If you were a runaway slave before the Civil War headed north to freedom, how would you get there?
Follow the gourd. That’s how.
The fugitive slaves called the Big Dipper “the drinking gourd” and knew that it’s end star pointed to Polaris, the north star. The slaves sang “Follow the Drinking Gourd,” a coded song that gave directions on the escape route from Alabama and Mississippi. Traveling at night, the fugitives could always find the way north by using the Big Dipper to locate the north star.
Hopefully, no one is hunting you. And if you want to find the Big Dipper, Polaris, or any other celestial body, you don’t have to know the words to coded songs. Just put an astronomy app on your Android phone and then use the phone to stargaze away.
One of the best is Google Sky Map, free on Android.
With this wonderful software, long a standard for general astronomy apps, you hold your phone toward the sky and look through the viewfinder. The apps label every celestial body you can see – and some you can’t. No more confusing the Big with the Little Dipper. No more confusing anything.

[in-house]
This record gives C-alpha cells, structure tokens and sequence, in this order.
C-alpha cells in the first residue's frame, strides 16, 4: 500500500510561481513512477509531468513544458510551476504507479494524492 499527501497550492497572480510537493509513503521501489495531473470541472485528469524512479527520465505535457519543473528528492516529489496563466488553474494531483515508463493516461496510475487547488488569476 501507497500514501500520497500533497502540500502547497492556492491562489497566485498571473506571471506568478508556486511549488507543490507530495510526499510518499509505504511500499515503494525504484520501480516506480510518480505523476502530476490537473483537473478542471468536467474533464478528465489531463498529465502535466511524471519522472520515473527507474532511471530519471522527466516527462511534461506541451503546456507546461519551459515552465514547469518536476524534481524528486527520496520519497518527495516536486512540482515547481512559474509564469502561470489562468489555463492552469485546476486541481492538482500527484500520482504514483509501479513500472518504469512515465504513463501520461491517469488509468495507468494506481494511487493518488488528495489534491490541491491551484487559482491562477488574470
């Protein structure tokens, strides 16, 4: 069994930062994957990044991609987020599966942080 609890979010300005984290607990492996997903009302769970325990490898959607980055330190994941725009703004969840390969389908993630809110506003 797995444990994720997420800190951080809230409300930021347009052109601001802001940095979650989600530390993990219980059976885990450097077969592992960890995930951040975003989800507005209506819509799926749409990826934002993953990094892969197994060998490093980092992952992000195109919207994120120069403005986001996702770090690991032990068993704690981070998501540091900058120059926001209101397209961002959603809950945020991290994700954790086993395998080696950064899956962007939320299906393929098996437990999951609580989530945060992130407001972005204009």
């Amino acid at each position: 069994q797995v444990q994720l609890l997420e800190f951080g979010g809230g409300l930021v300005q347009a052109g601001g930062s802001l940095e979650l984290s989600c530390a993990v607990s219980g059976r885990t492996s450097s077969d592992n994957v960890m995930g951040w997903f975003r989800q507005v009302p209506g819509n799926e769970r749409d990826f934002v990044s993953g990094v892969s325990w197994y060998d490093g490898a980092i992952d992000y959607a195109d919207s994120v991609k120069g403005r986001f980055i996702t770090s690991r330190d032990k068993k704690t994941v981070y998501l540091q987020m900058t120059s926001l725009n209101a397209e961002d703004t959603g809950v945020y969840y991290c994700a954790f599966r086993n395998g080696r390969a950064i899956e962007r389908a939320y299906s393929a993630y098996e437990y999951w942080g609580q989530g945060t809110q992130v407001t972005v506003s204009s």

Sky Map uses the built-in compass, GPS, and clock of Android-powered smartphones to display an annotated Sky Map of the area it is facing. The map will adjust as the user moves the phone. If a phone doesn’t have a compass, the app will work only in manual mode.
Sky Map even works in day time. Stars do not have to be visible for the app to label the section of sky you’re viewing with the names of the celestial bodies populating it.
A new feature on Sky Map directs you to that great movie theater in the sky: meteor showers. There’s nothing quite like a meteor shower, when the skies rain shooting stars, for beauty as well as scientific wonder. Especially for kids.
Sky Map’s “settings” lets you layer your viewing by checking and unchecking stars, constellations, and other elements on the list. To find the section of the sky most likely to host a meteor shower, you uncheck everything and point your phone skyward. When a shower is predicted, graphics will point you to the area where meteors are most likely to appear.
Not included in Sky Map is any information on moon phase – an important consideration for stargazing since the more brightly lit the night sky the more difficult it is to see celestial bodies. A meteor-specific app, Meteor Shower Calendar, fills this information gap. It gives you the moon’s phases as well as a schedule of the year’s meteor showers.
Fall is an especially good time for stargazing, especially with children. The night sky is more clearly visible than in summer. And it’s not so cold that the kids will scoot right back inside before you can say “Big Dipper” — or sing “Follow the Drinking Gourd.”